Bergen’s firefighters navigate crisis

Surviving the pandemic

Photo: Ilan Kelman
A sign at the entrance to one of Bryggen’s narrow streets reads “Smoking forbidden.” Over time, the city has suffered 16 major fires.

Ilan Kelman
Agder, Norway

Firefighters risk their lives to save others. They work in all conditions, from howling blizzards to scorching heat, never stopping, not even during terrorist attacks and disease outbreaks. How does this work affect them?

A research project I am involved with examines psychological responses of firefighters to crisis. We are comparing Bergen, Norway, with the city of London by interviewing leaders in the fire departments. We asked about stressful situations they experienced and how they coped with them, notably being on the front line during the COVID-19 lockdowns.

The project is funded by Regionalt forsk­ningsfond Vestland, which is the regional research fund for the county where Bergen sits. Jarle Eid, professor of work and organizational psychology at the University of Bergen leads our full team with the London group headed by Gianluca Pescaroli, associate professor in operational continuity and disaster resilience at University College London.

In nine interviews in Bergen and eight in London, we heard stories about difficult operational situations the firefighters experienced, how they responded during and afterward, and what they would recommend for improving. We asked about their training and unmet needs. We sought to comprehend what worked during the worst of the COVID-19 pandemic meant to them.

Visiting fire stations in Bergen and London assisted us in understanding their work environments. We witnessed operators taking emergency calls, looked at some of their equipment, and met key people in charge of keeping our cities safe. After all, both locations certainly know about fire!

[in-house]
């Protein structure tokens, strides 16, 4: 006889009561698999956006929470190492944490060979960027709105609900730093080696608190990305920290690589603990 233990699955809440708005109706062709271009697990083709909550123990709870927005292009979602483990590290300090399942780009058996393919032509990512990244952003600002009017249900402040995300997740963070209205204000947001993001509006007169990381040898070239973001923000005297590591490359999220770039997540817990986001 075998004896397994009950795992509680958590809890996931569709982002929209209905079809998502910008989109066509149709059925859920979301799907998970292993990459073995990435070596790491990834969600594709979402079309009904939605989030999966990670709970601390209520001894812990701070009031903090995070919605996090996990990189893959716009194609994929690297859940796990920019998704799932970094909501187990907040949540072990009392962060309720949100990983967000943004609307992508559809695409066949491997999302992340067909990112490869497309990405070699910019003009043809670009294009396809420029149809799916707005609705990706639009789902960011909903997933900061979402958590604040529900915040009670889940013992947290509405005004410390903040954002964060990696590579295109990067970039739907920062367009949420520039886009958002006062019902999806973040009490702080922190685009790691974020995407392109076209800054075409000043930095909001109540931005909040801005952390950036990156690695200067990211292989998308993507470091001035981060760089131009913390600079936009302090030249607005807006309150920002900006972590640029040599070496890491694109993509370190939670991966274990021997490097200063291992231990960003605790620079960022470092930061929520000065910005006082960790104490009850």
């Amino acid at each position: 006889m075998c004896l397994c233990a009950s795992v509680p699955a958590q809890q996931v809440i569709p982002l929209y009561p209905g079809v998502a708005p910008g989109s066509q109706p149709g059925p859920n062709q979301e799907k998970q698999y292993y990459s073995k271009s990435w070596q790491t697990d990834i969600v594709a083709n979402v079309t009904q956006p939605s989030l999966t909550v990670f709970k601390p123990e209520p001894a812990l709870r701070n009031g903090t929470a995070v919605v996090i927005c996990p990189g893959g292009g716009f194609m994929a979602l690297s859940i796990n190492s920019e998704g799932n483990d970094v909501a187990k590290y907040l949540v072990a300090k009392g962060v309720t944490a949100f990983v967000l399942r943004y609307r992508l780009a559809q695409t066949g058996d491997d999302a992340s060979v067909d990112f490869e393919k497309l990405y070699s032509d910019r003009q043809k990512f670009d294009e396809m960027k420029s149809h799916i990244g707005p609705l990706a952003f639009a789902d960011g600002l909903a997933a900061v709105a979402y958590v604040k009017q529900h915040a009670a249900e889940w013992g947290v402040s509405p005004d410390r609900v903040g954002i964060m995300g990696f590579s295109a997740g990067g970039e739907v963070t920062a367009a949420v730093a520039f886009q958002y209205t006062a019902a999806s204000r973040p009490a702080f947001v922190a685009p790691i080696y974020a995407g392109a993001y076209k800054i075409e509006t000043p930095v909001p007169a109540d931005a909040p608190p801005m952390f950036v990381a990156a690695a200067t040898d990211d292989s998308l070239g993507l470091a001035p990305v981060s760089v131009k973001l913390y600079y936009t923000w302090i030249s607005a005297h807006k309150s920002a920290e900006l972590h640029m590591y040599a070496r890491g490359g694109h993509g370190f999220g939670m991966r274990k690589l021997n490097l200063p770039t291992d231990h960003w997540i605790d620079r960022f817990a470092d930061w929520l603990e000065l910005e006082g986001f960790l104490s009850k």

The Great Fire of London burned for four days in September 1666, destroying 13,200 houses and 87 churches along with many other buildings. World War II brought continual conflagrations from incendiary bombs during the Blitz including a dozen firefighters killed during an air raid in late December 1940. More recently, the Grenfell Tower residential flats caught fire on 14 June 14, 2017, burning for over two days with 72 deaths.

With its wooden buildings and narrow streets, Bergen’s wharf, Bryggen, has been a UNESCO World Heritage Site since 1979—and it is also a firefighter’s nightmare. Since it rose to the fore as a trading center after being founded around 1070, the city carried on after suffering flames in 1198, 1248, 1413, 1428, 1455, 1476, 1582, 1675, 1686, 1702, 1751, 1756, 1771, 1901, 1916, and 1955.

Photo: Colourbox
With its wooden buildings and narrow streets, Bryggen in Bergen is a UNESCO World Heritage Site—and it is also a firefighter’s nightmare.